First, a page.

Greece and Turkey could slide into a military confrontation if the Greek government goes ahead with plans to deploy Russian-made surface-to-air missiles on the island of Crete, Western diplomats and military analysts here say.
“It’s absolutely possible for Turkish warplanes to fly within range of the missiles during routine flights in international airspace, for the missiles to lock onto them and for the Turkish planes to respond,” a senior Western diplomat warned.
The Greek-allied government on the Mediterranean island of Cyprus ordered the $450-million air defense system from Russia two years ago to strengthen its hand in negotiations with Turkey, whose troops occupy the northern third of the island.
However, Greek Cypriot President Glafcos Clerides agreed last month to not take delivery after Turkey threatened to destroy the S-300 missiles if they arrived from Russia.
Greece then announced that it would take the missiles and put them on Crete, a Greek island about 330 miles west of Cyprus on the edge of the Aegean Sea.
Greece’s decision to take the missiles is widely viewed as a face-saving compromise.
Turkey has about 35,000 troops on Cyprus, which has been divided since a 1974 Greek-Turkish war. Their presence remains the object of perennial U.N. condemnation and an obstacle to Turkey’s aspiration to join the European Union.
Turkish Prime Minister Bulent Ecevit, who ordered the Turkish occupation of Cyprus during a previous term in office, is still hawkish on the issue. Fearing a new armed clash over Cyprus, Washington helped persuade Clerides to forgo installing the missiles.
The Clinton administration now has the problem of how to respond to Greece’s plan, which Turkey says will shift the threat of new conflict from the eastern Mediterranean to the Aegean, where the two hostile neighbors have had territorial disputes.
Greece maintains that the missiles are being deployed for legitimate defense purposes.
“We hope the Americans don’t play along with Turkey’s blackmail tactics this time,” said a Greek official who, as did many asked about the diplomatic dispute, requested anonymity.
Turkey and Greece, both members of the North Atlantic Treaty Organization, came close to war in 1996 over the tiny islet of Imia in the Aegean. Their warplanes frequently skirmish in disputed airspace over the sea.
Sukru Sina Gurel, the hawkish minister of state for European and Cyprus affairs in Ecevit’s government, said in a recent interview: “The S-300 crisis will not be over until an open and very clear declaration on the part of the Greek Cypriots and Greek administration to the effect that these missiles will not be deployed in any place.”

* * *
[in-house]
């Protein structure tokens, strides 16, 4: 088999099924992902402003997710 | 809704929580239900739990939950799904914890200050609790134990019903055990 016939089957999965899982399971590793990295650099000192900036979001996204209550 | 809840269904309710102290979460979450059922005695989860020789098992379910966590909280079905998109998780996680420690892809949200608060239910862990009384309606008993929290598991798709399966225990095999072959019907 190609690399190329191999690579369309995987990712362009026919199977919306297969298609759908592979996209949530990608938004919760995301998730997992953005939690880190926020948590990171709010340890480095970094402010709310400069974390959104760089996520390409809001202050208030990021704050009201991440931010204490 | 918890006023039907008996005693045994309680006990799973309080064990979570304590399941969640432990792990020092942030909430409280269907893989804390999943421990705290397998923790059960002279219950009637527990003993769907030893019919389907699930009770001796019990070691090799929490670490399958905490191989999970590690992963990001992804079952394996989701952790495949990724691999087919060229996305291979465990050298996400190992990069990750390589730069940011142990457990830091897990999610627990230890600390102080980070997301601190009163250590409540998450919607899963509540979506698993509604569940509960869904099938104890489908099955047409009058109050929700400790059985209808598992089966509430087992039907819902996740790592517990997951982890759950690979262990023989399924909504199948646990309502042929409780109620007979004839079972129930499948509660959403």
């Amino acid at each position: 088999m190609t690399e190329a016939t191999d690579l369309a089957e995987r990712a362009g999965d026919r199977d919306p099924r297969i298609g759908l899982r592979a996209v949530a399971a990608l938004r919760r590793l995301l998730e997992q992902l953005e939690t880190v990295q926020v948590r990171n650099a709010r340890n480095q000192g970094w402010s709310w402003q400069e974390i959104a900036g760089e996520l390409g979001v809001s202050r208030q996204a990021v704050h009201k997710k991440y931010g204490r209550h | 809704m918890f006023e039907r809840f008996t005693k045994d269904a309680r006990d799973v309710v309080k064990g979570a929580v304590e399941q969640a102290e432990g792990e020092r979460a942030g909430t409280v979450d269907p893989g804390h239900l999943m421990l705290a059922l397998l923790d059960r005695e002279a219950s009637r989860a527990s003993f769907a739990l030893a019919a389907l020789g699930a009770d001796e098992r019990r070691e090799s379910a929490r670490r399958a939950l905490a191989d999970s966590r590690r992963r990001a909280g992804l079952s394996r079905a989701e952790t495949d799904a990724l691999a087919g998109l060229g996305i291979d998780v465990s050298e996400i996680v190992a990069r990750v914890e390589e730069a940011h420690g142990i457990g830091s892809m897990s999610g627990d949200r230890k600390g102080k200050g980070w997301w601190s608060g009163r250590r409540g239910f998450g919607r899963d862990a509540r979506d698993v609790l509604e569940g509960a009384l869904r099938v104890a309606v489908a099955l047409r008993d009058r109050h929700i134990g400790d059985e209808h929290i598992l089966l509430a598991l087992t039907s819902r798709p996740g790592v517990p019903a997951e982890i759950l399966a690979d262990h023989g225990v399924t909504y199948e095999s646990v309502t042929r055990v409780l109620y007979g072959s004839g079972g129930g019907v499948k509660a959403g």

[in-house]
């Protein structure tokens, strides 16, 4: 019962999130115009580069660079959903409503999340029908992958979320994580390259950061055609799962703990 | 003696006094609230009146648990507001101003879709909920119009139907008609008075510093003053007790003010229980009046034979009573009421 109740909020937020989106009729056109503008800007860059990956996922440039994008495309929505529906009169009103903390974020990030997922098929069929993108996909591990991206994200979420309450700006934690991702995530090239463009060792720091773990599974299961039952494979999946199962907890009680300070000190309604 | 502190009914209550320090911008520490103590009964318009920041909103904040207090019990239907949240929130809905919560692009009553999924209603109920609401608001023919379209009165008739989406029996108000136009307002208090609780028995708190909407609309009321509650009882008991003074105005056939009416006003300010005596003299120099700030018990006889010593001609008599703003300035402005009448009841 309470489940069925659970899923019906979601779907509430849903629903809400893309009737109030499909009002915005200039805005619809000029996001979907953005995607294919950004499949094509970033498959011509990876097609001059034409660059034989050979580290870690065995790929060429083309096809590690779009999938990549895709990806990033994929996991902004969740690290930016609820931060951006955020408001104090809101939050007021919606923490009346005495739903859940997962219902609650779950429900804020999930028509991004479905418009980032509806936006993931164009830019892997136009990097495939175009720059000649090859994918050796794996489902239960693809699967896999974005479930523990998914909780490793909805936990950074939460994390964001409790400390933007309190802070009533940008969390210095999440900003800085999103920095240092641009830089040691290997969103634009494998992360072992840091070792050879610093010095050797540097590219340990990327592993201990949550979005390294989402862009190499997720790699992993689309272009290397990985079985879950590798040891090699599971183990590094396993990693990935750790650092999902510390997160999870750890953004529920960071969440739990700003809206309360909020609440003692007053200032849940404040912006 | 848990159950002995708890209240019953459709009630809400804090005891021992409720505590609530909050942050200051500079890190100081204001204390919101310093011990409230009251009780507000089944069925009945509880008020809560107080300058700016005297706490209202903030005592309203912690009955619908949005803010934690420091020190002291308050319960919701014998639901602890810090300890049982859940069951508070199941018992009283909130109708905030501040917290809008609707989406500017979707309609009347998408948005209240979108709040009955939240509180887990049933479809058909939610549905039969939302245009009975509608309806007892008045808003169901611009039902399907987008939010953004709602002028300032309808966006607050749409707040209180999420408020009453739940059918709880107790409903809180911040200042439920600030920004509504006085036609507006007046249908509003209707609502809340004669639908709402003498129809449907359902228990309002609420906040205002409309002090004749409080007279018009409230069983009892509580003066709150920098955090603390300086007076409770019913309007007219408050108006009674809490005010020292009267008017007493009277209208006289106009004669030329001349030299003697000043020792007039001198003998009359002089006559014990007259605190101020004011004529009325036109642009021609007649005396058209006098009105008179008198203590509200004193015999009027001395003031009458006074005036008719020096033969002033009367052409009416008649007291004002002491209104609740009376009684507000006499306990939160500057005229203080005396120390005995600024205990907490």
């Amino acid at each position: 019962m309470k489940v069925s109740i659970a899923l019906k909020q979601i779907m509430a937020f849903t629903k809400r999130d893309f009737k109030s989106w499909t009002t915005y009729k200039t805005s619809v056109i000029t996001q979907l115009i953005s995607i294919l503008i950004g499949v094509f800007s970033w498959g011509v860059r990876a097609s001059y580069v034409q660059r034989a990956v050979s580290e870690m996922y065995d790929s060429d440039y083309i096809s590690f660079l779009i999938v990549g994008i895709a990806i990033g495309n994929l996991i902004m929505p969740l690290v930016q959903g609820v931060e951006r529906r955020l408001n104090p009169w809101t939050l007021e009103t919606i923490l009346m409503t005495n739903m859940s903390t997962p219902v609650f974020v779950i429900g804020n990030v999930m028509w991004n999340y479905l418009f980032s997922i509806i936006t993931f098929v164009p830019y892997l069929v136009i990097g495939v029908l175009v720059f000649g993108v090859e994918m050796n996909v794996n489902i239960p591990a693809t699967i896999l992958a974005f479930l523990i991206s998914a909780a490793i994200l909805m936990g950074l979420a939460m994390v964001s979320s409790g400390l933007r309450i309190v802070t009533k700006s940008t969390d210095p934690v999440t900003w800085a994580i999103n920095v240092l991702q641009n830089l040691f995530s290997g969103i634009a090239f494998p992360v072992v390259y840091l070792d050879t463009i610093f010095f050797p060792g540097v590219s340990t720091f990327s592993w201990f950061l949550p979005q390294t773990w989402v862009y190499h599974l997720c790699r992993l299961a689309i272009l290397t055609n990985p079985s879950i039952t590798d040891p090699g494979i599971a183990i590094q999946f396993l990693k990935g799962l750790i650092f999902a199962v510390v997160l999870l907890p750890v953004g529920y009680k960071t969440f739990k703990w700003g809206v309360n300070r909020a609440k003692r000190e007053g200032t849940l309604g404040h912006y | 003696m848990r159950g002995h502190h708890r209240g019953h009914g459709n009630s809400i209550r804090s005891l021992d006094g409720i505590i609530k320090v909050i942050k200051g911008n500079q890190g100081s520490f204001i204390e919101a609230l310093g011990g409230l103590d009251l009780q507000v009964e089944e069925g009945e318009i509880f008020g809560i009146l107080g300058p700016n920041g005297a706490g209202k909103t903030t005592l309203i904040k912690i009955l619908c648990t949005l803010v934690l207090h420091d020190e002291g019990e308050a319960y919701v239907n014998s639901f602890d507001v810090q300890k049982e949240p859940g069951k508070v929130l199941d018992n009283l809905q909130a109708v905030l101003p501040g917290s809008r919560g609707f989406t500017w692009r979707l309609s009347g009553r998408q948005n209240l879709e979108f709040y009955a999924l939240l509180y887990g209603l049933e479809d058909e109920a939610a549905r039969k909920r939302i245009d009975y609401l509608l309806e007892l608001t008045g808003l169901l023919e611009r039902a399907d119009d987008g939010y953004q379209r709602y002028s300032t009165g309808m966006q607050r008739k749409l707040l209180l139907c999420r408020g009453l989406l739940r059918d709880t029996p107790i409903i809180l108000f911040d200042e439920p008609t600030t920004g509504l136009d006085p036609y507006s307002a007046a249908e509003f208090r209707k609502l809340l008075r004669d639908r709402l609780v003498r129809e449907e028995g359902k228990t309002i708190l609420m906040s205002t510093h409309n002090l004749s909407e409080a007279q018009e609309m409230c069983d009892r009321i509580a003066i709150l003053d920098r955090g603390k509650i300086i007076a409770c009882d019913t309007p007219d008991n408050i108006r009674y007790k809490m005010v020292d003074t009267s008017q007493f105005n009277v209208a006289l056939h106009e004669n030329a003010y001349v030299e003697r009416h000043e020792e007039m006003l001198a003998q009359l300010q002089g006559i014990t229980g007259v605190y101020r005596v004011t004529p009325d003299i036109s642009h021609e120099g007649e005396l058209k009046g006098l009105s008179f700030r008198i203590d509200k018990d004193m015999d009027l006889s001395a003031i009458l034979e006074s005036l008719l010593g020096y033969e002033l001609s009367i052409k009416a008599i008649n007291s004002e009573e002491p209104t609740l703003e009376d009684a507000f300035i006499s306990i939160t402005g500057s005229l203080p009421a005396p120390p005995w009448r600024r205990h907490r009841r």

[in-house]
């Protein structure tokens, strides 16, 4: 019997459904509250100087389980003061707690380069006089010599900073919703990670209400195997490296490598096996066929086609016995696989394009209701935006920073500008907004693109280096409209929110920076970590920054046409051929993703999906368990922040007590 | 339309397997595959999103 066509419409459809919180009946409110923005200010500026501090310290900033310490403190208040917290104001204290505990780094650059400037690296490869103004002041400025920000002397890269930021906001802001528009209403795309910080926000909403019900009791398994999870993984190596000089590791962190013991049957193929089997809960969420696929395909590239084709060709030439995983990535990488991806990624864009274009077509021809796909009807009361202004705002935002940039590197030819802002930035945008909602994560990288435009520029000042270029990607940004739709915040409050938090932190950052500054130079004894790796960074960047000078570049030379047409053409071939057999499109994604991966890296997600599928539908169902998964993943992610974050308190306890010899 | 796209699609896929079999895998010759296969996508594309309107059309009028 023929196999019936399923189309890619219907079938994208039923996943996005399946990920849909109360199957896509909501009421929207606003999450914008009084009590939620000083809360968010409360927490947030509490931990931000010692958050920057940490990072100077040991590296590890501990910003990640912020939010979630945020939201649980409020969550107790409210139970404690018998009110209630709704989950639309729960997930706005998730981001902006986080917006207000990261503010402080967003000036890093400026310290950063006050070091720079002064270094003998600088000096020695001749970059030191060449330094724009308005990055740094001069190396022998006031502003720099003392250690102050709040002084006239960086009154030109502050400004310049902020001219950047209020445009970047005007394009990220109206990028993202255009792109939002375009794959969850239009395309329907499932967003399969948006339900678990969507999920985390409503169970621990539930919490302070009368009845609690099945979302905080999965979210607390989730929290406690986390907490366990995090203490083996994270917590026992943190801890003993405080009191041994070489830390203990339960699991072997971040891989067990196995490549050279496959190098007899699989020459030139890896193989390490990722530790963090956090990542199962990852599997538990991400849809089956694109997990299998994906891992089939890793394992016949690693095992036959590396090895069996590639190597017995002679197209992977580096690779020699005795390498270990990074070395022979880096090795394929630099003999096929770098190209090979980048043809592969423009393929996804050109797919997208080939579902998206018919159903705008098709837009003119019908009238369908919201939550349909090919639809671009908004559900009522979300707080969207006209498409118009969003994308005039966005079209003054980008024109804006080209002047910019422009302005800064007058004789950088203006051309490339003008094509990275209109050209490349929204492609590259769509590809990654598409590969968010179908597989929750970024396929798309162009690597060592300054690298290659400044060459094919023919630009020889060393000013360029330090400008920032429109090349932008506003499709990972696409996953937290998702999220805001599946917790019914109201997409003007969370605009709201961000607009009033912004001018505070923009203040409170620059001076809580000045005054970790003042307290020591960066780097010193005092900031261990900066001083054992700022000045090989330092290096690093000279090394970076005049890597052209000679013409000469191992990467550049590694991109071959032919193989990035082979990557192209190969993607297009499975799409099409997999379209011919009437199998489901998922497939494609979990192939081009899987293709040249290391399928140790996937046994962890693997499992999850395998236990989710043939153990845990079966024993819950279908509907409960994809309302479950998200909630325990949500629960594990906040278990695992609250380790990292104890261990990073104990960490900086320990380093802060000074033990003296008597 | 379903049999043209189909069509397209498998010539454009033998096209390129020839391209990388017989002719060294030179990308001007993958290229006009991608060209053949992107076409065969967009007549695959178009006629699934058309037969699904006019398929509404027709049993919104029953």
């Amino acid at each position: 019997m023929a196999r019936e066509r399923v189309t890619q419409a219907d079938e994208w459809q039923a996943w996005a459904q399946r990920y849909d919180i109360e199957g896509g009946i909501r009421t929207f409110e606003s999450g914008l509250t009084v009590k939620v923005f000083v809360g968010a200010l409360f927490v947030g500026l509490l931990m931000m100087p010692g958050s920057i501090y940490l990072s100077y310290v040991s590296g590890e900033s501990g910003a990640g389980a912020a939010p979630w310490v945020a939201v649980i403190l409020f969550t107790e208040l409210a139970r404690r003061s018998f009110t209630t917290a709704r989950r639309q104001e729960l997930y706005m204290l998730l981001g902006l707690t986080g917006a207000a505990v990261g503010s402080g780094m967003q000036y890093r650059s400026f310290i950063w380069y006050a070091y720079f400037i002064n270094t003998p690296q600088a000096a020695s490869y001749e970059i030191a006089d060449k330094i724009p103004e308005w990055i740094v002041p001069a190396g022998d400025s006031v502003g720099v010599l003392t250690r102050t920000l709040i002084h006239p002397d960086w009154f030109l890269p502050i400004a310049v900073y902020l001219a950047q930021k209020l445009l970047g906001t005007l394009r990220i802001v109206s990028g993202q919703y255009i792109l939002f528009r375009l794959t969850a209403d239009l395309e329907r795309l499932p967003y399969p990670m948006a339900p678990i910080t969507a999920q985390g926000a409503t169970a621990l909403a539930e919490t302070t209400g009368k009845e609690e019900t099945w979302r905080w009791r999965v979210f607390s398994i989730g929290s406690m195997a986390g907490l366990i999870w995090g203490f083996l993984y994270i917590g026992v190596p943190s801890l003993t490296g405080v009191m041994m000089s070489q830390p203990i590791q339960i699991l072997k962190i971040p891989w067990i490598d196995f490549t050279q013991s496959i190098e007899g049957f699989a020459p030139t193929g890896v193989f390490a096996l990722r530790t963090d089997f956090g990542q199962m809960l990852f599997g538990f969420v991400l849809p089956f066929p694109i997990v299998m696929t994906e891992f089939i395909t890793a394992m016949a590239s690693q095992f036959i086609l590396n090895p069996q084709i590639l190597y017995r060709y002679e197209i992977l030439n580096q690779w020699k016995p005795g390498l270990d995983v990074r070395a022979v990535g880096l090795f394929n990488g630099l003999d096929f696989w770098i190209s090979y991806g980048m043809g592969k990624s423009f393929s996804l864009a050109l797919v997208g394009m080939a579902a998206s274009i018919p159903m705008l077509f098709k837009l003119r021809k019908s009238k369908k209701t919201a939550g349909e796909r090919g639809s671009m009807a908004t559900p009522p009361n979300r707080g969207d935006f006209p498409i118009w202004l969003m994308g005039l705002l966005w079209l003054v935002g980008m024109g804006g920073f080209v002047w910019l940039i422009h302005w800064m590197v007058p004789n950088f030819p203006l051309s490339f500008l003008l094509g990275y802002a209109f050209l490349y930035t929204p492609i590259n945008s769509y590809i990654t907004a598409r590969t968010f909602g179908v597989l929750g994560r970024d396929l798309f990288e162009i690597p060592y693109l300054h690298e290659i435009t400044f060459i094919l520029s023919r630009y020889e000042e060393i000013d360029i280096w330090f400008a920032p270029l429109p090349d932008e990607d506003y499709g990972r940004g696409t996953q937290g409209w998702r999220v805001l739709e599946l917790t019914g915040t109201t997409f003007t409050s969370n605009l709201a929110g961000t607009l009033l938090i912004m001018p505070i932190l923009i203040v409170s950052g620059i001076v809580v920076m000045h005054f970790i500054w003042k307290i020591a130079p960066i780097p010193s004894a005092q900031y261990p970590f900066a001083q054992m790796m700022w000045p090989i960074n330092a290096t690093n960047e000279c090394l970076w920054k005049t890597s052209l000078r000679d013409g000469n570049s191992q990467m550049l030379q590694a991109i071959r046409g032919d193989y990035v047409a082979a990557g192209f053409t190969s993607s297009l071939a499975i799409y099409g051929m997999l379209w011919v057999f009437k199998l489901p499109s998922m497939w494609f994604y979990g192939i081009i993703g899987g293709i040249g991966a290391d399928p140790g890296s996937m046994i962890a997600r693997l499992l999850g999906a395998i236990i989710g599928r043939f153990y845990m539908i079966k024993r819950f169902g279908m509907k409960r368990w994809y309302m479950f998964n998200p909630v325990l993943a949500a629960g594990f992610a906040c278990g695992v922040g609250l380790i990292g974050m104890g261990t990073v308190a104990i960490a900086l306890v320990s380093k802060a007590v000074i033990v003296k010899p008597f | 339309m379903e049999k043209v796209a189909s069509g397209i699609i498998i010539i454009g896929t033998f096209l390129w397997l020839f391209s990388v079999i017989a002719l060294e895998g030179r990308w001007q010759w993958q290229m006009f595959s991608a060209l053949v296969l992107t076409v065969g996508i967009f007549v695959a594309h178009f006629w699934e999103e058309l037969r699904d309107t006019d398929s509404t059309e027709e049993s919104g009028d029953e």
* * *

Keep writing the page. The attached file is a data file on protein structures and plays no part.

Turkey says the deployment of the missiles on Crete, which hosts two NATO bases, would be a security threat to the Western alliance on several counts.
Turkish Foreign Minister Ismail Cem last month said deploying the missiles and putting them into operation in Crete will require the presence of a large number of Russian technicians and military officers. That would put Greece in the position of threatening a fellow NATO member with Russian help, he said.
In addition, Western military experts say, the missiles could bring down not only Turkish warplanes but Greek ones as well.
“One of the things you build into a system like this,” a senior NATO diplomat said, “is the ability to distinguish between good guys and bad guys. The Russians don’t have this in their software because we haven’t given them our [NATO] codes. [The Greeks] have to go to the Americans for help, one presumes, if they don’t want the missiles to lock on to their own planes.”
Moreover, the military analysts point out that Greece initially would need Russian help operating the missiles’ advanced radar system. NATO bases in Crete thus might fall under Russian surveillance.
“Tactically, the Turkish argument has a lot going for it,” a senior Western diplomat said. “It will put Greece on the defensive within NATO to legitimize what it has done. The Greeks have bought themselves a headache.”
The deeper worry among NATO governments is that tensions between Turkey and Greece could escalate, particularly if provoked by chest-thumping rhetoric in the run-up to parliamentary elections scheduled to be held in Turkey in April.